Meteor fans: this is one of your nights.
The annual Orionid meteor shower peaks Friday night into Saturday morning. If you have an unclouded view of the night sky, preferably away from urban light, you’ll have plenty of chances to see some beautiful streaks of light with your naked eyes.
What are the Orionids?
They’re one of a few major, yearly meteor showers. The Orionids — so named because the meteors appear to radiate out from near the Orion constellation — happen from October to November. This year, the showtime is October 4 through November 14.
But Friday night is the peak, meaning you could see about 20 meteors per hour, NASA says — more than at any other point during the Orionid window.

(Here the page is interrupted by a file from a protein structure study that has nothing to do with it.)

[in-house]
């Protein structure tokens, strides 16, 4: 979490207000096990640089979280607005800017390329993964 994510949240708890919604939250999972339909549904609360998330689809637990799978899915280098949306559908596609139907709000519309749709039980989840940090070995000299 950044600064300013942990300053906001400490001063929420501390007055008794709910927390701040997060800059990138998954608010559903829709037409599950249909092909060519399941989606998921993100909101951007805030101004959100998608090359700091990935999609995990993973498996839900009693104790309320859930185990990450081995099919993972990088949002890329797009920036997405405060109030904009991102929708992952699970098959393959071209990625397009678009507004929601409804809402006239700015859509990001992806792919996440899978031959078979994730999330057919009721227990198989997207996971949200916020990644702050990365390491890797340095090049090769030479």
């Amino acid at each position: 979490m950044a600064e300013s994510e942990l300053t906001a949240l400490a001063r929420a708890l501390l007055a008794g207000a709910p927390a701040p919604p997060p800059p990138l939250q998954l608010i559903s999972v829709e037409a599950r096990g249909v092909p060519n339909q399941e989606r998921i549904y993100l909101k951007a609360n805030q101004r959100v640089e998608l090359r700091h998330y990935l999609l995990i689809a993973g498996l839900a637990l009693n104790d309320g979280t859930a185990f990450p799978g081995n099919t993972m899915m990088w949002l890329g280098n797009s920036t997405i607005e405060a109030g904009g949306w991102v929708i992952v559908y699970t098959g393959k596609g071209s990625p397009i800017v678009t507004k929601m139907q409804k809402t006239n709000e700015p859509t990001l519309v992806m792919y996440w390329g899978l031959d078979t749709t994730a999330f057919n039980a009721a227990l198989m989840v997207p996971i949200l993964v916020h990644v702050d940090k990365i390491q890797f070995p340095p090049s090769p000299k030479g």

What causes it?
Meteors are tiny space debris burning up as they hit Earth’s atmosphere. In the case of the Orionids, the debris are particles left behind by Halley’s Comet, which last was in our cosmic neighborhood in 1986. When the comet flies close to the sun every 75 years or so, the sun burns off some of the comet’s surface, so it leaves behind dust and rock.
The Earth runs into the cloud of debris in October and November, resulting in the Orionid showers, and from April to May, for the Eta Aquarid showers.
Where is Halley’s Comet, anyway?
Far away from here. It’s been traveling away from our sun since its 1986 flyby, and it’s projected to come back close enough for us to see it with the naked eye in 2061.